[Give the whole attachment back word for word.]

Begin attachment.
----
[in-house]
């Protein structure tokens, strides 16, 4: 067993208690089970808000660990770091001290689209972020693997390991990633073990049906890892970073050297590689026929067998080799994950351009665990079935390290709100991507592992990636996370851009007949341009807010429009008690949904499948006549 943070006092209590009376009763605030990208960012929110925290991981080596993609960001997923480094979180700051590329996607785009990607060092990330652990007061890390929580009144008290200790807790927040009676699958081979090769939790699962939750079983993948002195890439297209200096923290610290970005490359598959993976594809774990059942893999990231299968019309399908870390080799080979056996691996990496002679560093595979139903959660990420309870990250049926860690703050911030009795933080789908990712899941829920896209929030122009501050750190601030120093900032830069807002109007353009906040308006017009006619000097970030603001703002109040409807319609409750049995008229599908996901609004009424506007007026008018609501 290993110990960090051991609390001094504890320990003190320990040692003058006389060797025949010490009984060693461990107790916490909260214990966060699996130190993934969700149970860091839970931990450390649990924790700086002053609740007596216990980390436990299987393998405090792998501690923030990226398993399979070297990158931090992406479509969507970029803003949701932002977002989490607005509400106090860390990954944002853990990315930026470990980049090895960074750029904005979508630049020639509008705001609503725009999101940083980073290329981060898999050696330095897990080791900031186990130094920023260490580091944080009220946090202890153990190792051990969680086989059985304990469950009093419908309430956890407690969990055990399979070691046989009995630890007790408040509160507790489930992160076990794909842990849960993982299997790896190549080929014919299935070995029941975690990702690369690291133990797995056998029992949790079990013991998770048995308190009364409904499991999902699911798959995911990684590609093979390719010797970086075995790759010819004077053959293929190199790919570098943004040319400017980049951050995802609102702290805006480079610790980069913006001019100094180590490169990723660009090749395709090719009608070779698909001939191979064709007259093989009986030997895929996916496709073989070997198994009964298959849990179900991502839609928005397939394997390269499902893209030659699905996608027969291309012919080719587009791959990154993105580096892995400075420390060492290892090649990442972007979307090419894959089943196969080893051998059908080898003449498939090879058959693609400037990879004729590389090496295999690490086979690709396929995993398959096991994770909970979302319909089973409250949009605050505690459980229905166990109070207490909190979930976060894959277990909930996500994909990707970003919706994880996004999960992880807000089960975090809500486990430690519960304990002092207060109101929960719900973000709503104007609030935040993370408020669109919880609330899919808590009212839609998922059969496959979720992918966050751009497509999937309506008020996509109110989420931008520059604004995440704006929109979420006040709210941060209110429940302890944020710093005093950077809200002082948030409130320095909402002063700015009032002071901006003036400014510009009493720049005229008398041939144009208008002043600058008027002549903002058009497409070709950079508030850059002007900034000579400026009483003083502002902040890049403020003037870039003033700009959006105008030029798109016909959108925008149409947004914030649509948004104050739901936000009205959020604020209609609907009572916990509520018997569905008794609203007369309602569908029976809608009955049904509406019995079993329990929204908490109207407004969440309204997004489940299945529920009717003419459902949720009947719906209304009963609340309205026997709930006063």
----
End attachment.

[in-house]
């Protein structure tokens, strides 16, 4: 067993208690089970808000660990770091001290689209972020693997390991990633073990049906890892970073050297590689026929067998080799994950351009665990079935390290709100991507592992990636996370851009007949341009807010429009008690949904499948006549 943070006092209590009376009763605030990208960012929110925290991981080596993609960001997923480094979180700051590329996607785009990607060092990330652990007061890390929580009144008290200790807790927040009676699958081979090769939790699962939750079983993948002195890439297209200096923290610290970005490359598959993976594809774990059942893999990231299968019309399908870390080799080979056996691996990496002679560093595979139903959660990420309870990250049926860690703050911030009795933080789908990712899941829920896209929030122009501050750190601030120093900032830069807002109007353009906040308006017009006619000097970030603001703002109040409807319609409750049995008229599908996901609004009424506007007026008018609501 290993110990960090051991609390001094504890320990003190320990040692003058006389060797025949010490009984060693461990107790916490909260214990966060699996130190993934969700149970860091839970931990450390649990924790700086002053609740007596216990980390436990299987393998405090792998501690923030990226398993399979070297990158931090992406479509969507970029803003949701932002977002989490607005509400106090860390990954944002853990990315930026470990980049090895960074750029904005979508630049020639509008705001609503725009999101940083980073290329981060898999050696330095897990080791900031186990130094920023260490580091944080009220946090202890153990190792051990969680086989059985304990469950009093419908309430956890407690969990055990399979070691046989009995630890007790408040509160507790489930992160076990794909842990849960993982299997790896190549080929014919299935070995029941975690990702690369690291133990797995056998029992949790079990013991998770048995308190009364409904499991999902699911798959995911990684590609093979390719010797970086075995790759010819004077053959293929190199790919570098943004040319400017980049951050995802609102702290805006480079610790980069913006001019100094180590490169990723660009090749395709090719009608070779698909001939191979064709007259093989009986030997895929996916496709073989070997198994009964298959849990179900991502839609928005397939394997390269499902893209030659699905996608027969291309012919080719587009791959990154993105580096892995400075420390060492290892090649990442972007979307090419894959089943196969080893051998059908080898003449498939090879058959693609400037990879004729590389090496295999690490086979690709396929995993398959096991994770909970979302319909089973409250949009605050505690459980229905166990109070207490909190979930976060894959277990909930996500994909990707970003919706994880996004999960992880807000089960975090809500486990430690519960304990002092207060109101929960719900973000709503104007609030935040993370408020669109919880609330899919808590009212839609998922059969496959979720992918966050751009497509999937309506008020996509109110989420931008520059604004995440704006929109979420006040709210941060209110429940302890944020710093005093950077809200002082948030409130320095909402002063700015009032002071901006003036400014510009009493720049005229008398041939144009208008002043600058008027002549903002058009497409070709950079508030850059002007900034000579400026009483003083502002902040890049403020003037870039003033700009959006105008030029798109016909959108925008149409947004914030649509948004104050739901936000009205959020604020209609609907009572916990509520018997569905008794609203007369309602569908029976809608009955049904509406019995079993329990929204908490109207407004969440309204997004489940299945529920009717003419459902949720009947719906209304009963609340309205026997709930006063």